Right now the situation of all those who have fled ISIS' violent attacks since their initial June 10 launch in Iraq "has become much, much more difficult than before," Fr. Baho observed.
Some having been out of their homes for nearly two months or more, many of the refugees are currently living in tents on the street in camps, and winter is approaching.
In addition to the loss of houses and work, children are now beginning to lose their schooling, he explained, because the year is starting and they have nowhere to go.
"Life in refugee camps for these people…one can stand it for one day, two days, 10 days.But after two months, what hope is there for them? It's true that some help arrives from Caritas, from the U.N., and from so many other organizations. But life in a tent is not a normal life."
Fr. Baho pointed out how the situation is especially problematic for women, children and the elderly, so their primary concern now is not that they have lost everything, but simply to find a place to live.
"They have lost their work, their houses, their money that they have in the bank that right now they can't get. So in this situation the people are desperate."
"We don't want to leave our land," he said, but if this situation continues the way it is, "in one month people will begin to lose hope in a future in Iraq."
Although hopes rose with American and British military intervention, "we have learned in these two months that if we don't see with our own eyes, and we don't return to our own cities, there is little hope," the priest observed.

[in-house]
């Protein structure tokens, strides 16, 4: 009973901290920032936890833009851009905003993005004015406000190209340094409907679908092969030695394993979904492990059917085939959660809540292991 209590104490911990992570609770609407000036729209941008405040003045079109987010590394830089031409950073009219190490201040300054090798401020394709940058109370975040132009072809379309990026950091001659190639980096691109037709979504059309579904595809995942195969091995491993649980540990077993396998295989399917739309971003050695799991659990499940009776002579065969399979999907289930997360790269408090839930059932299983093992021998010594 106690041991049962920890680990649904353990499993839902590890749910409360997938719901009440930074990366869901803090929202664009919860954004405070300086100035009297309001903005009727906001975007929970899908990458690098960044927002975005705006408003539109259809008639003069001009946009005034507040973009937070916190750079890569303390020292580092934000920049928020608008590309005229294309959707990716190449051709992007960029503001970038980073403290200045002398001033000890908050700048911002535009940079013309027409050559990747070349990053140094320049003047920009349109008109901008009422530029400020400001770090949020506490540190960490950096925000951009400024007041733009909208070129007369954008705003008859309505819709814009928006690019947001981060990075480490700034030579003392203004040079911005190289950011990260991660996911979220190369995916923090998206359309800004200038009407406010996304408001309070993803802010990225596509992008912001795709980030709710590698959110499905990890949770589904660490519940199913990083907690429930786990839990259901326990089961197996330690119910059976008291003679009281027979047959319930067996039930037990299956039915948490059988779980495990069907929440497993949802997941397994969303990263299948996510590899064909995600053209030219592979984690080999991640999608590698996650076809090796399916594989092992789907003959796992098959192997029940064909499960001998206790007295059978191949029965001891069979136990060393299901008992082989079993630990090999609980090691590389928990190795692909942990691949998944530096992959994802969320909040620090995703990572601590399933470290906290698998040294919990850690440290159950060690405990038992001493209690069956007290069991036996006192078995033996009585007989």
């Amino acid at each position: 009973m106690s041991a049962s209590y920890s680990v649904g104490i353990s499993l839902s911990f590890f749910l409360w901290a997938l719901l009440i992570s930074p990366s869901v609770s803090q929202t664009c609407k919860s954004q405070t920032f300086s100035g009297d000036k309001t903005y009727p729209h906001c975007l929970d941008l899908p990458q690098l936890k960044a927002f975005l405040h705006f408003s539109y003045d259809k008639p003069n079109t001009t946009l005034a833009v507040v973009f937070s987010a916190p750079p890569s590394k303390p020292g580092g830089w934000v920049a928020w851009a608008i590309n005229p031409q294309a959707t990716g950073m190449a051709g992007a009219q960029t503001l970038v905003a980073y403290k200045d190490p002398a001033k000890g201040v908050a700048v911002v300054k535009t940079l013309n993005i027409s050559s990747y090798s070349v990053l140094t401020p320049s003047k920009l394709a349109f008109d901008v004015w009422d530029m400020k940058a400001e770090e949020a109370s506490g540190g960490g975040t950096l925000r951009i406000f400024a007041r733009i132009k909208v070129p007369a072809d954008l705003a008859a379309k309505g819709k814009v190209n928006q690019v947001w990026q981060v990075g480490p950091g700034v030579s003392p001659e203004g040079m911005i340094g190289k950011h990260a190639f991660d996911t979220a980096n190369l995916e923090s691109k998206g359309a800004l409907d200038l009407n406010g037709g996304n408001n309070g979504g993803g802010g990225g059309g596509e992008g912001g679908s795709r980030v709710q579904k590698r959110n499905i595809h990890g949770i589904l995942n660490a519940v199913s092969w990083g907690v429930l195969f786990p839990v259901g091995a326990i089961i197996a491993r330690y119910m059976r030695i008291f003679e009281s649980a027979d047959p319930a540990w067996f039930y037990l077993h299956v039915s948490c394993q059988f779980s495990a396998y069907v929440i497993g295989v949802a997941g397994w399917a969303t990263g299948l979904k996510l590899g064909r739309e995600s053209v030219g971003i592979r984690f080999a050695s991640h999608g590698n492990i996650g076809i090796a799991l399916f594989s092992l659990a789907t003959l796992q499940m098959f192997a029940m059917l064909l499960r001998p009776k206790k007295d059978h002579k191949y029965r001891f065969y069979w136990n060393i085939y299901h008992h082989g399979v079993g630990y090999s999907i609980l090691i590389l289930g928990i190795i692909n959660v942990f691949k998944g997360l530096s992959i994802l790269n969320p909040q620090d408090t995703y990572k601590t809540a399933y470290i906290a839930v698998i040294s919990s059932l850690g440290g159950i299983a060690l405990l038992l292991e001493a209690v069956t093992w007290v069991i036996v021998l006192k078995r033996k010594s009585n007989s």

Further intervention, he said needs to happen on several different levels, the first being to help thousands of refugees who are living "in difficulty."
"There are thousands. In Iraq maybe more than a million refugees. Christians are more than 100,000. But also our brother Muslims who are not in favor of this current of ISIS, also they find themselves as refugees in Iraq. So the first intervention is to help these ones…everyone, not only some organizations."
A second intervention would be to stop the advancement of ISIS, "but not only block them, drive them out," the priest explained.
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We also need to create "a way of changing this mentality of hatred toward humanity, to create a mentality of love," he said, noting how this is the mission that every Christian throughout the world is called to.
"They create hate. We need to create love. This is our war as Christians; not war with weapons but war of creating a society of love, a culture of love, a culture of accepting the other even if he is different."
"This is very important for us," he said, however "blocking their advancement depends on world powers."
[Editor's note: This article is the second in a series of two interviews with Fr. Ghazwan Yousif Baho. The first story can be found here.]